When all the children’s nerves stretched to the breaking point, Mr. King paused, and sneered at them. “Well, you think we got too much homework. Then I’ll show you what is too much today. Juliet. Come and hand out the papers to them. Remember three double-sided papers for each person. This is the Olympic math. Don’t hurry. It’s extremely difficult.” He left and slammed the door behind him.

“Who did this? Who the fuck did this?” As soon as Mr. King went away, almost everyone in the room exploded.

“A stupid jerk. Fuck you. Fuck your mom and dad,” the boy sitting behind Ian blurted out.

But Ian said nothing. He pretended to be calm and tried to pack up his schoolbag as quickly as possible. I’ll go home right now. I’ll blame my mother. She has ruined my entire future.

He can’t tell how many times he was about to fall on his way home, because he never stopped shivering. Maybe it’s not my mother. Then I won’t become the whole class’s enemy. I’ll make sure right now. I’ll make sure.

The one-hour bus ride should have been the longest time in his life, and he doesn’t remember how he summoned up the courage to ask his mother and hear the truth.

“Why are you so frightened? I never called your teacher. But what the parent said is right. You should change your seats regularly. And the homework is too much.”

He felt a great sense of relief. He thought his life came back to normal again. He was still that hardworking and obedient boy. Nothing changed. It felt so great, so great that he was about to laugh out loud. It didn’t matter that he was going to spend the whole night with those Olympic papers. It really didn’t matter.

As his mother leaves, he tries to cool down and do the proving again. “Holy shit.”

“Do not curse, Ian. I’ve worked it out! Worked it out!” With sleepy eyes, his father comes to his room, “I’ll tell you my solution. It’s a little long. Listen.”

*

After finishing all the assignments, Ian has a sound sleep late at night, so sound that he almost forgets everything the next day he gets up. He grabs the glass on the table, swigs down the milk in a few seconds and carries his schoolbag. His mother is saying something about eating his bread as he walks out of the house and closes the door behind him.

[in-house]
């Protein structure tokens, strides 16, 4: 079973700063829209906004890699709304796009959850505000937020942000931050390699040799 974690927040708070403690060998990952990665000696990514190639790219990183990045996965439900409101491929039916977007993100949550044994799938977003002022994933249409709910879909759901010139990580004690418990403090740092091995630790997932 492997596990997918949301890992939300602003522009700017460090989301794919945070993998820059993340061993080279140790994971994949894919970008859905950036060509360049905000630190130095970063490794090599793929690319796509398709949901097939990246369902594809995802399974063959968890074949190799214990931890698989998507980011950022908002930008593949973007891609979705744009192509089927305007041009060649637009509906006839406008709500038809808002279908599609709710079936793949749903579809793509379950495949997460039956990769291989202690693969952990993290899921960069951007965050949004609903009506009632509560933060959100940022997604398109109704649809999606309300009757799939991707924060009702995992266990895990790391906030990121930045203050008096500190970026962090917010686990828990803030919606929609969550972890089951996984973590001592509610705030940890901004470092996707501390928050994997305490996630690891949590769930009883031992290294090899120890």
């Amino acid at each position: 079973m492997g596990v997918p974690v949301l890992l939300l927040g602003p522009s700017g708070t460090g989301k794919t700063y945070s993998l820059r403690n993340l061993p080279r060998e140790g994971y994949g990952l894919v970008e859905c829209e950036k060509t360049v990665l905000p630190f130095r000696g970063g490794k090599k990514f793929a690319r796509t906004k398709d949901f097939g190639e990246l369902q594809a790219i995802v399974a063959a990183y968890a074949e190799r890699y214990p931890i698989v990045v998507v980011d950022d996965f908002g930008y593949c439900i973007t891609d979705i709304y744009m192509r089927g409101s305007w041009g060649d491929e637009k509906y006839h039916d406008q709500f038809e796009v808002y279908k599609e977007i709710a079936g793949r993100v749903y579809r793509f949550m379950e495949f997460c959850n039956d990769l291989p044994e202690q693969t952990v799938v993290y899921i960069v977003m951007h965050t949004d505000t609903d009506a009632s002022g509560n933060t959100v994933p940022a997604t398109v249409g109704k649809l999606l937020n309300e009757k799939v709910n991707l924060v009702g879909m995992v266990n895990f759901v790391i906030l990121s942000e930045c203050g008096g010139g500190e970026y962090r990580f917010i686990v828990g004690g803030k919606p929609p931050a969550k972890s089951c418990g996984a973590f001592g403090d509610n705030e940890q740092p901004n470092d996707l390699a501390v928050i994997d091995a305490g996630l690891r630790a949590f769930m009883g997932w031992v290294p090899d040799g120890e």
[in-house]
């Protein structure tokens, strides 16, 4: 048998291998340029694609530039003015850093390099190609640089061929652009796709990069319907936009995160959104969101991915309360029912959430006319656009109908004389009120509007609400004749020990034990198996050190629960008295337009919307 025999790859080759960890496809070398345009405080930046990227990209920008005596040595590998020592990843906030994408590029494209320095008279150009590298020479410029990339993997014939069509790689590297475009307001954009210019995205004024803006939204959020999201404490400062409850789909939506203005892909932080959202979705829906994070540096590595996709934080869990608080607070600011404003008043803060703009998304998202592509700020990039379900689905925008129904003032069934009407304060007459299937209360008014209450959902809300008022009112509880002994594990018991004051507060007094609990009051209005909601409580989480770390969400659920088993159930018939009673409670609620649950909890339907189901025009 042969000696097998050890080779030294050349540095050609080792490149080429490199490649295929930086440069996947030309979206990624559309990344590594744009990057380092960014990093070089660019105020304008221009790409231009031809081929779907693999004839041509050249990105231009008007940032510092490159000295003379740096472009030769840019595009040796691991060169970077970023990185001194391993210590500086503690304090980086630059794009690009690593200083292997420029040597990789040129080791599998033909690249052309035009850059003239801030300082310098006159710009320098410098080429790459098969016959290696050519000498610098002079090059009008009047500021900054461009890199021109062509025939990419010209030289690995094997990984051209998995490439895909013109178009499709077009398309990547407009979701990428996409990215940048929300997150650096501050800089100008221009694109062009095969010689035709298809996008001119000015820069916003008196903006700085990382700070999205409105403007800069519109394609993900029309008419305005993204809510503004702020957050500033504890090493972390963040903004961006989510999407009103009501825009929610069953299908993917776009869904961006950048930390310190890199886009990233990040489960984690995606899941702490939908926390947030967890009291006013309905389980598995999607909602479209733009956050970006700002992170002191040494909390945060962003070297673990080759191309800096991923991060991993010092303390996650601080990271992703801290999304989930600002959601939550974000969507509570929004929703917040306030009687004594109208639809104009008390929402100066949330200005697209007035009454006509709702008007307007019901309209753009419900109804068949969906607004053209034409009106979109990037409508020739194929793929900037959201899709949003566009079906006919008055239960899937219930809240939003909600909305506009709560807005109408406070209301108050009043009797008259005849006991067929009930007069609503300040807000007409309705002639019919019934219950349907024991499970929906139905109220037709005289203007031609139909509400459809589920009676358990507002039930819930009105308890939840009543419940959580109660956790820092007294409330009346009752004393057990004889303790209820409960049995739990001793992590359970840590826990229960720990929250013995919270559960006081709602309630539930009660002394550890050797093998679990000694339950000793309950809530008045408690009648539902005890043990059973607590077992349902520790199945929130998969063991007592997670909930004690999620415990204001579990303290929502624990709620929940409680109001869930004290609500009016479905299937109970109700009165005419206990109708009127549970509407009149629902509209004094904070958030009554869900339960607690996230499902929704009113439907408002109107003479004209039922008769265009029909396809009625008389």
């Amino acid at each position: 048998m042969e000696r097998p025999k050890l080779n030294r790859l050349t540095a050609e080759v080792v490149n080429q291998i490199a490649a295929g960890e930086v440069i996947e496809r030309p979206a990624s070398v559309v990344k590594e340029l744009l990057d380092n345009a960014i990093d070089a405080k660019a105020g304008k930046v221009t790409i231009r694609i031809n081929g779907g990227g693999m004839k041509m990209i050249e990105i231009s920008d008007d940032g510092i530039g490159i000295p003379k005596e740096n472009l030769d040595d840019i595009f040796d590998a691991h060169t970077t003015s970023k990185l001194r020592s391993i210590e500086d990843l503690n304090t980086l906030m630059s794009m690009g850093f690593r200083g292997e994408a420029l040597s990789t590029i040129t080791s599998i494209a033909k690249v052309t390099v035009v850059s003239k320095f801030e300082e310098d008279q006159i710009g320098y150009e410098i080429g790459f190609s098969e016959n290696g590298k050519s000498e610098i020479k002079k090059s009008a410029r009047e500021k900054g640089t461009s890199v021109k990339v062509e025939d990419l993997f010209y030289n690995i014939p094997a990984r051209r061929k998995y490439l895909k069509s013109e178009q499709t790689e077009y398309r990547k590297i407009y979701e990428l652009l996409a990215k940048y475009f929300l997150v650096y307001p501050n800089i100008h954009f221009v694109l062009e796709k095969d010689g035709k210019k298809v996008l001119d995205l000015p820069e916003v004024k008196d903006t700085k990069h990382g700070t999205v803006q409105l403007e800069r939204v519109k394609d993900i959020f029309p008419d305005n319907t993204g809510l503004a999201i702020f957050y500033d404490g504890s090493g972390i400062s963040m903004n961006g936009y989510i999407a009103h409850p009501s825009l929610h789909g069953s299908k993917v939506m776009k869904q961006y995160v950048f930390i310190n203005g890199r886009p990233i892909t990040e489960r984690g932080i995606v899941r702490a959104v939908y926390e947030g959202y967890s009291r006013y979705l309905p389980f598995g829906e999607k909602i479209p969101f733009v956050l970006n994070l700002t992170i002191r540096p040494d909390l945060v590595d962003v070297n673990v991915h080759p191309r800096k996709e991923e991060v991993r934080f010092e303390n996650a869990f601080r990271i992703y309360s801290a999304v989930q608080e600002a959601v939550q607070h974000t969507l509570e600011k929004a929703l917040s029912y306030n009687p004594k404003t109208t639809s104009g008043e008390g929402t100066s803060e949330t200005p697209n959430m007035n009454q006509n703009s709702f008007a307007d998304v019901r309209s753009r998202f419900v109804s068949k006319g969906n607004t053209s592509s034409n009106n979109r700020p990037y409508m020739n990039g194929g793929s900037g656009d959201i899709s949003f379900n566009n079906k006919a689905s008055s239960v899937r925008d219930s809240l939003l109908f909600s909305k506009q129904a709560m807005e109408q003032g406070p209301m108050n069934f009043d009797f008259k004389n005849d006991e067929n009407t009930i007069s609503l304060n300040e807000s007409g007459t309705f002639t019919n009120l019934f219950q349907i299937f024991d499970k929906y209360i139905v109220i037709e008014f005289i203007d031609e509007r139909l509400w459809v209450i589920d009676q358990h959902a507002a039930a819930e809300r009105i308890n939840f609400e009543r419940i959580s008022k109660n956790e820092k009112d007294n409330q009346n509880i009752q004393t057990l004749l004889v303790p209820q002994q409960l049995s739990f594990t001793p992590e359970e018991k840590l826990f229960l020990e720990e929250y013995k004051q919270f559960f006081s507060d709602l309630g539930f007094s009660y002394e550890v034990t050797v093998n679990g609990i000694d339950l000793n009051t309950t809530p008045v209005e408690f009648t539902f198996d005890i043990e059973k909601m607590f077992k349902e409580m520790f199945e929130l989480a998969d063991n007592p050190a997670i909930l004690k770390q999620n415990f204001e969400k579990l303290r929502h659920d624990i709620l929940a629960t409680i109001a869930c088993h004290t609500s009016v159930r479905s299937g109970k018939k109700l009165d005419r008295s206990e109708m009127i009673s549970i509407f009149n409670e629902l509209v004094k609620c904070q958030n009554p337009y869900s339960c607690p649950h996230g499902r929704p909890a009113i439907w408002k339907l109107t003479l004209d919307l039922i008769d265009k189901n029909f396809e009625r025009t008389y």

When he arrives at school, many of his classmates are discussing yesterday’s homework. The boy sitting behind him, who usually likes to copy others’ work, asks almost everybody coming into the classroom, “Have you solved out the last geometry question?”

Lots of them reply no. And what a pity he just misses Ian. Then he turns back to discuss it with Elizabeth and Elizabeth turns back to discuss it with the math genius, Lemon. While the whole class seems to be discussing the problem, Ian just sits silently on his seat, and starts to review his textbook, one chapter after another. He imagines one of his classmates comes to him and finds out he has solved the problem out, and how surprised they may be. But it cannot be possible. Nobody thinks he can solve the problem. Only the TA, Juliet comes to his seat to collect his assignment, so he hands it to her grudgingly, feeling a little desperate.

The first two classes slip by, and Ian quickly forgets about the assignment. During the break before the third math class, some of his classmates become a little fearful, as they say they haven’t worked out the last problem, so they worry that Mr. King might torture them in class. But at least it will not be me, thinks Ian, so he takes out the textbook and notebook calmly, ready for the new class.

Mr. King is late for class. Five minutes after the bell rings, he walks fast into the room with an exercise book under his arm. Ian thinks he may teach a new chapter, but he just opens the exercise book, and begins to talk about yesterday’s assignment.

“I apologize, that I didn’t realize yesterday’s last geometry problem is a very difficult one.” Looking at them, he pushes up his glasses with his index finger. “I shouldn’t have let you do it if I had known it. But still, it’s an interesting question, and I’d like to discuss two solutions in class.”

Mr. King starts to write his Solution A on the blackboard and the class is busy copying it in their notebook. “This is my solution, which uses trigonometry,” he says and explains each step slowly and clearly. The whole class jots it down and listens to him simultaneously, trying to keep up with his thoughts.

After Mr. King finishes teaching the first solution, he turns back from the blackboard and says, “Now I’m going to show you the second solution. This is a very smart way because it doesn’t use trigonometry.”